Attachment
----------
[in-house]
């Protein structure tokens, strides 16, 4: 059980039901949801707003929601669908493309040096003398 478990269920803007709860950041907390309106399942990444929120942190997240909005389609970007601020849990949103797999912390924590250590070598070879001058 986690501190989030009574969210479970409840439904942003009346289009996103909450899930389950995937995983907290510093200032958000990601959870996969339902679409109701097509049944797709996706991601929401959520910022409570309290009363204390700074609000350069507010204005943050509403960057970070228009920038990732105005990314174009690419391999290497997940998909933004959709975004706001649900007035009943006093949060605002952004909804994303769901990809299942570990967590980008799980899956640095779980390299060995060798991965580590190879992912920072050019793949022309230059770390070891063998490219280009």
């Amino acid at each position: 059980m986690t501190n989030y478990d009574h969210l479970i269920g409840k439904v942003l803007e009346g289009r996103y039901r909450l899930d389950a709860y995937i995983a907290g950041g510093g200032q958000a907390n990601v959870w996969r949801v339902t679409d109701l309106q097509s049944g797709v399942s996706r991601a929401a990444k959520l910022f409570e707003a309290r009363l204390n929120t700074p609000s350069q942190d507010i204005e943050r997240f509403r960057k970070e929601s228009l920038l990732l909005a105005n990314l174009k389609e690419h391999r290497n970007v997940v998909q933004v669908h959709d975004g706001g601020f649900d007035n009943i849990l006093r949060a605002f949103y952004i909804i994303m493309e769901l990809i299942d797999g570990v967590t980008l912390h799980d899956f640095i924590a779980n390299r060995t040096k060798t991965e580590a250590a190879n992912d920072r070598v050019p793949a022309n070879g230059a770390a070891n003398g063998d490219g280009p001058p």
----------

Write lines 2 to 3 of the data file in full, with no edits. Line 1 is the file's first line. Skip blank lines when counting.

């Protein structure tokens, strides 16, 4: 059980039901949801707003929601669908493309040096003398 478990269920803007709860950041907390309106399942990444929120942190997240909005389609970007601020849990949103797999912390924590250590070598070879001058 986690501190989030009574969210479970409840439904942003009346289009996103909450899930389950995937995983907290510093200032958000990601959870996969339902679409109701097509049944797709996706991601929401959520910022409570309290009363204390700074609000350069507010204005943050509403960057970070228009920038990732105005990314174009690419391999290497997940998909933004959709975004706001649900007035009943006093949060605002952004909804994303769901990809299942570990967590980008799980899956640095779980390299060995060798991965580590190879992912920072050019793949022309230059770390070891063998490219280009």
């Amino acid at each position: 059980m986690t501190n989030y478990d009574h969210l479970i269920g409840k439904v942003l803007e009346g289009r996103y039901r909450l899930d389950a709860y995937i995983a907290g950041g510093g200032q958000a907390n990601v959870w996969r949801v339902t679409d109701l309106q097509s049944g797709v399942s996706r991601a929401a990444k959520l910022f409570e707003a309290r009363l204390n929120t700074p609000s350069q942190d507010i204005e943050r997240f509403r960057k970070e929601s228009l920038l990732l909005a105005n990314l174009k389609e690419h391999r290497n970007v997940v998909q933004v669908h959709d975004g706001g601020f649900d007035n009943i849990l006093r949060a605002f949103y952004i909804i994303m493309e769901l990809i299942d797999g570990v967590t980008l912390h799980d899956f640095i924590a779980n390299r060995t040096k060798t991965e580590a250590a190879n992912d920072r070598v050019p793949a022309n070879g230059a770390a070891n003398g063998d490219g280009p001058p």